A woman instinctively turns into a fighter when she is loaded with the responsibility of caring for her child. This fact may partly be the reason for Nadja’s (Nanna Blondell) impulse to elongate a tiff with two local boys. She is pregnant and on a ski trip with her husband, David (Anastasios Soulis). It’s David who unintentionally puts a “tiny scratch” on the boys’ car. They take revenge by denting his car. The score is now equal, but when the couple comes across the vehicle again, Nadja takes a screwdriver and sketches a big horizontal line on their door. Director Alain Darborg with writer Per Dickson mounts the plot of the Swedish film Red Dot on these incidents. As a viewer, you predict Nadja’s actions will bring harmful consequences because the two boys are introduced in a villainous style as they ogle at Nadja. Red Dot panders to your expectations when it reveals a red laser dot from a sniper inside David and Nadja’s tent at night. If you suspect the boys to be the perpetrators (which many would expectedly believe), then you are on the same page as the film.
Nadja and David join the list of a million other protagonists who, in search of peace and solitude, go to a far-flung location. Whereas Red Dot joins the list of films that situate themselves in some lonely scenic environment in order to toss trouble on their characters. The gorgeous wide-shots double up as an indication of extreme remoteness (translation: you are on your own). For a fair amount of time, though, god seems to be on the couple’s side when the snowstorm introduces obscurity in the surrounding, allowing them to conceal themselves from the hunters. With complete whiteness enclosing the frame, the visual you get is that of heaven. Although this heaven remains in the setting: in reality, Nadja and David are just moving through the redness of hell. A few gunshots later, blood surfaces from David’s body.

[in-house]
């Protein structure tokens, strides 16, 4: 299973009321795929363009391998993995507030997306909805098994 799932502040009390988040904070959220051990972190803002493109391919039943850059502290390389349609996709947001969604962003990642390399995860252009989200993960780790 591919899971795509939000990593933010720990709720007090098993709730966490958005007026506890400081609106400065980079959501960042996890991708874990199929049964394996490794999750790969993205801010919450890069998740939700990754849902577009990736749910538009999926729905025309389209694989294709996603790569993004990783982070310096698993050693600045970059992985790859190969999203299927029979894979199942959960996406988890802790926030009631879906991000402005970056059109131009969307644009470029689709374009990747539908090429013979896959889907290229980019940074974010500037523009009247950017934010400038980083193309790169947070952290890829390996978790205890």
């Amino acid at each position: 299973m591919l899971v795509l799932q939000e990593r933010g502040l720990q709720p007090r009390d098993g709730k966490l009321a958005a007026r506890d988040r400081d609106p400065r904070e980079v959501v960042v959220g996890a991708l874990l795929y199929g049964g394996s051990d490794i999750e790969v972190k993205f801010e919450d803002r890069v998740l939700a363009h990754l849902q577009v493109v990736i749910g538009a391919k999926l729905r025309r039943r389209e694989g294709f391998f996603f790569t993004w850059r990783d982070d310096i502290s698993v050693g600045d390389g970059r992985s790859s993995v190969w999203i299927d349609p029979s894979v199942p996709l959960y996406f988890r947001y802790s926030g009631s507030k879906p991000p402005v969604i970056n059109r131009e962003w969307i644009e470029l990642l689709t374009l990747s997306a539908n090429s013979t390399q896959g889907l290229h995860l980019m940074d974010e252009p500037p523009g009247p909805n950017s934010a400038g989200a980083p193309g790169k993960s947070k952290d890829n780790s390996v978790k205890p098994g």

Films like Red Dot merely delay the conclusion. The killer may be standing with a gun to the victim’s face, but he chooses to indulge in grand theatricals instead of pulling the trigger. Red Dot gives a reason for the delayed torture. You can understand why the person would not just instantly fire the bullet. But you also have to ask whether the justification is strong or effective enough to propel the film for a few more minutes. In Red Dot‘s case, it is strong but not effective enough. I am all for the billionth personal revenge story, provided it hits the necessary notes in the plot. Here, it just comes and goes like a fly casually passing by your window. The result: you don’t feel the plight of the characters.
The best I can do is appreciate Darborg for not introducing a pool of gore or an uncurbed bloodbath, which narratives like this usually end up doing. Blondell and Soulis do a pretty good job highlighting the helplessness of people trapped in an unfortunate situation. The duo brings out the romance from their paper-thin bond. There is a hold-your-breath scene where Nadja and David crawl under a hole to escape from the attacker, only to find another danger resting behind them. One can also praise Darborg for daring to shift gears, flipping the story a 180 degrees. However, it’s also nothing but Darborg’s attempt to cover one cliché with the help of another cliché. My gripe remains the same: nothing he does has an impact on your movie-watching experience. You can introduce as many twists as there are curls in a noodle, but they should leave an impression on the audience. While watching Red Dot, you are neither consistently thrilled nor excited. The closest you feel to anything resembling vicious comes during a scene where a drilling machine threatens to cut into a stomach. But even that ends up being nothing more than a minor sting in your arm. And that’s not too hard to scratch off.
Disclaimer: This article has not been written by Film Companion’s editorial team.